Lessons learned from Ivan

Published 1:40 am Monday, December 20, 2004

By By Arthur McLean
U.S. Department of Health and Human Services Deputy Claude A. Allen visited Poarch this week to review the response by federal and local officials after Hurricane Ivan.
Allen also toured the educational and public health facilities at the reservation.
A roundtable discussion was held involving officials from the tribe, City of Atmore, Escambia County Emergency Management Director David Jennings, FEMA and the Alabama Emergency Management Agency.
The discussion covered areas from the response of tribal agencies like the Poarch Fire Department and Police Department to county services and federal agencies like the Bureau of Indian Affairs.
The Atmore Advance learned that the response of local agencies was generally regarded well, but a problem arose during the declaring of a state of emergency at the reservation. That declaration had to come through federal sources.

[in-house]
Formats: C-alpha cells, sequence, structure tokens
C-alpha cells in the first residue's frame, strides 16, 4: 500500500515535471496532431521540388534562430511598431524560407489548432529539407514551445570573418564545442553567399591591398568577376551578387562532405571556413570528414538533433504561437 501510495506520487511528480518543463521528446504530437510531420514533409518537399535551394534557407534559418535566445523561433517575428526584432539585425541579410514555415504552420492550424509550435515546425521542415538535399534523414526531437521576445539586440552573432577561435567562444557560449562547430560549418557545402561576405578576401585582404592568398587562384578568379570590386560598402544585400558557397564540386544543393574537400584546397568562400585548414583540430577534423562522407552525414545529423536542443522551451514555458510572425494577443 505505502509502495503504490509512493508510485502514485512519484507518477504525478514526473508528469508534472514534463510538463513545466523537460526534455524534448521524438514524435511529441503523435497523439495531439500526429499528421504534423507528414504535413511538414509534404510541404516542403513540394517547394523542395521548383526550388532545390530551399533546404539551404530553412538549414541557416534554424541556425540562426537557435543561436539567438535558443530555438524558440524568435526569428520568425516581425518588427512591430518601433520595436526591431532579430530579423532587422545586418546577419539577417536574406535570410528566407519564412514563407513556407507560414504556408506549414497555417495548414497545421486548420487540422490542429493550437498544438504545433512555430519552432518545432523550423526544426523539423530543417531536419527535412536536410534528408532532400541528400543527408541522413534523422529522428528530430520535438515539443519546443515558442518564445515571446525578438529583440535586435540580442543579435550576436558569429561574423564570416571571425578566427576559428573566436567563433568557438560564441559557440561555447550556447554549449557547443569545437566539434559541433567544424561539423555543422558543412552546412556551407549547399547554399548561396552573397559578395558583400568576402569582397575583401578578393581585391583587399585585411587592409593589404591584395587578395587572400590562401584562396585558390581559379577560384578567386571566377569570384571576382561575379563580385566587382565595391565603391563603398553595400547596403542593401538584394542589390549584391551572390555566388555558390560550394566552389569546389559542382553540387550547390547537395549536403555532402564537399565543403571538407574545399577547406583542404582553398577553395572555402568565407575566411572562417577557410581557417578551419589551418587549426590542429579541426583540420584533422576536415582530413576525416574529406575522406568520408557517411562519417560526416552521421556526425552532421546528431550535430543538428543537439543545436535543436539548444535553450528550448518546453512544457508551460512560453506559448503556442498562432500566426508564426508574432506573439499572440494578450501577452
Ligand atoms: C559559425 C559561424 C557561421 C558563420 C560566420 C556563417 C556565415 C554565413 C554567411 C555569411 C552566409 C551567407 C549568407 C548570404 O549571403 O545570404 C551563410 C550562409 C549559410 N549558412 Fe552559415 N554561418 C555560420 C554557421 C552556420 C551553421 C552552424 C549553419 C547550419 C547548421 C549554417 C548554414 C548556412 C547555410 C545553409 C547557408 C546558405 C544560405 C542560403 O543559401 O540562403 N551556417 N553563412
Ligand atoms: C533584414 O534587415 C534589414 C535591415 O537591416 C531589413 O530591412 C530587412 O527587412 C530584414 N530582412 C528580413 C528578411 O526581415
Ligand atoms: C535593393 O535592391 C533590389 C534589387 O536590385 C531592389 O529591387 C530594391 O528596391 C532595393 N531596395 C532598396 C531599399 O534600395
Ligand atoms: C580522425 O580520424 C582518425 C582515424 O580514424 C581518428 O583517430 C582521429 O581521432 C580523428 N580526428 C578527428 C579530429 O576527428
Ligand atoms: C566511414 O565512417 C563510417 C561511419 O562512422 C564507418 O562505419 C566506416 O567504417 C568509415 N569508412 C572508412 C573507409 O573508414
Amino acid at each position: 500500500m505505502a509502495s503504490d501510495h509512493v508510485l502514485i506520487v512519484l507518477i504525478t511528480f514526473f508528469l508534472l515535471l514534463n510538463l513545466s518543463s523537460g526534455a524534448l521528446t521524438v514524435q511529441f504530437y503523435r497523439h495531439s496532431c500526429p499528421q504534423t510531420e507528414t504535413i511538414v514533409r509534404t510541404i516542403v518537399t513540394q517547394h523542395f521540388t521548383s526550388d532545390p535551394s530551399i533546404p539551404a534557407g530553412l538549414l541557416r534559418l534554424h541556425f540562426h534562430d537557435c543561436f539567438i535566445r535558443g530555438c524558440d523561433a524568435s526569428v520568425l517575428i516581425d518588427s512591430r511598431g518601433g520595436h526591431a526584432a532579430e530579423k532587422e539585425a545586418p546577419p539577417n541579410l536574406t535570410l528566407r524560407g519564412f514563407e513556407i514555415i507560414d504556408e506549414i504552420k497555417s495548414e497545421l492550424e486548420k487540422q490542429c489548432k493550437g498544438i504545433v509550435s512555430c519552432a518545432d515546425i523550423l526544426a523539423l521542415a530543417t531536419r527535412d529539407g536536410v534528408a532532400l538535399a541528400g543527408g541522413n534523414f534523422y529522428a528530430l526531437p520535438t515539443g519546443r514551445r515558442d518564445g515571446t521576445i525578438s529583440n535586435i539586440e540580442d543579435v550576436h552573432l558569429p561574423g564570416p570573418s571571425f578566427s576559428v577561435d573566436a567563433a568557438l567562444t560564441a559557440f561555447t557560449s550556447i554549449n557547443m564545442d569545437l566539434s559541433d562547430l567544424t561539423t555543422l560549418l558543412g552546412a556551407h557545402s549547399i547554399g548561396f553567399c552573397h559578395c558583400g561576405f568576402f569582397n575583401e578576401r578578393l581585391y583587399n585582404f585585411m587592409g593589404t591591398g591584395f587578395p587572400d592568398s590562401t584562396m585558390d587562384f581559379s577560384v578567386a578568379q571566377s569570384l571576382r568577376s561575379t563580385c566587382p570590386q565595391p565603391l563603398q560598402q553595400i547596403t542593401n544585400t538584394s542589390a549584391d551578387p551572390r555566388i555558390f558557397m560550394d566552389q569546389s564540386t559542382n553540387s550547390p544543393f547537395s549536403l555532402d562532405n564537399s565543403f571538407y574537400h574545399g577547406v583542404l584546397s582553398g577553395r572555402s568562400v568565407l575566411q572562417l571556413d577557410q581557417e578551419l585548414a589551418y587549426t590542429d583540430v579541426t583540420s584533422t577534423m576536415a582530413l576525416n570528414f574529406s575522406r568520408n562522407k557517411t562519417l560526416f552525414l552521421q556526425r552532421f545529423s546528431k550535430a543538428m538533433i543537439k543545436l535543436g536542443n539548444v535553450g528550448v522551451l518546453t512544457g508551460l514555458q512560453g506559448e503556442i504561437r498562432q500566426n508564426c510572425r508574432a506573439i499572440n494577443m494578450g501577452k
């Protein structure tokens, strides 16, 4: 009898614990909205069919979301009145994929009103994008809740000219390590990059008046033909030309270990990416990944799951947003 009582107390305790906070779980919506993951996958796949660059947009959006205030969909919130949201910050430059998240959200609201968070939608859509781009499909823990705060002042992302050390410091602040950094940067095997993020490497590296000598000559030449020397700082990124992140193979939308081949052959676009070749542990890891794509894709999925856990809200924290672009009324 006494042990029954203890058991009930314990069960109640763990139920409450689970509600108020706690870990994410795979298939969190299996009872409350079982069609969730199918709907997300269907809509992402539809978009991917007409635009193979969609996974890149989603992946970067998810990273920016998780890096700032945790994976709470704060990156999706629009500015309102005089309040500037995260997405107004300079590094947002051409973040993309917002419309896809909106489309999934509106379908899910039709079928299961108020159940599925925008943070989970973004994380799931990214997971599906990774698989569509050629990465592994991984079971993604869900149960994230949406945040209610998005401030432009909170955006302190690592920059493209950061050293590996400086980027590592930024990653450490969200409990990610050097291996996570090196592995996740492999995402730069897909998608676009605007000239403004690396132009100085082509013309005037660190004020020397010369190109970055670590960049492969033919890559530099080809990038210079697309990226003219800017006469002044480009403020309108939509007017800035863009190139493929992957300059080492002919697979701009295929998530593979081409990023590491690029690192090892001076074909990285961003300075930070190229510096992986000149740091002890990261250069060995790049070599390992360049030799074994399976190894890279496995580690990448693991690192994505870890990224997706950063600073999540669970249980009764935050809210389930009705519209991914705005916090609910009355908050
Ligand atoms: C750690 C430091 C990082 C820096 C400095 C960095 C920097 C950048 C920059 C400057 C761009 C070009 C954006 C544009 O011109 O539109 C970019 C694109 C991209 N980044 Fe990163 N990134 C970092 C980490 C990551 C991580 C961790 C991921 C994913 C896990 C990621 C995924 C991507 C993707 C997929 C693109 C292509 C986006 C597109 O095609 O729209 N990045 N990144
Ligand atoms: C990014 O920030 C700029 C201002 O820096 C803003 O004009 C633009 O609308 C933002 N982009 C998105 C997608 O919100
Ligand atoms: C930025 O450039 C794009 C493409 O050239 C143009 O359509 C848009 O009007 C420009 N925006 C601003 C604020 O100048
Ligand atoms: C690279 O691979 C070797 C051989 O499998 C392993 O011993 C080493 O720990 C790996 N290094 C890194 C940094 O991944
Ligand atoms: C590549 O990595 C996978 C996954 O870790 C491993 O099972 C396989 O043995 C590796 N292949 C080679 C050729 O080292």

Other items of concern were communication difficulties in the immediate aftermath of the hurricane.
April Sells, a tribal administrator, said the meeting was a success. "We appreciate our friends in the Department of Health and Human Services and the Bureau of Indian Affairs and well as our county officials, and how we all pulled together," Sells said.
Allen said the lessons learned in Poarch after Ivan will reverberate into national security. "This was really a school for us in other areas," Allen said. "We're looking at how to prepare for disasters." Allen alluded to potential disasters that could be caused in the future by terrorists.
Lessons learned, Allen said were, "partnership (with other agencies local and federal) is critically important. Communication is vital. We learned here that some critical systems faired well and some did not, but I think the Poarch Creek Indians did very well. My compliments to the tribal chairman and tribal officials for their work."

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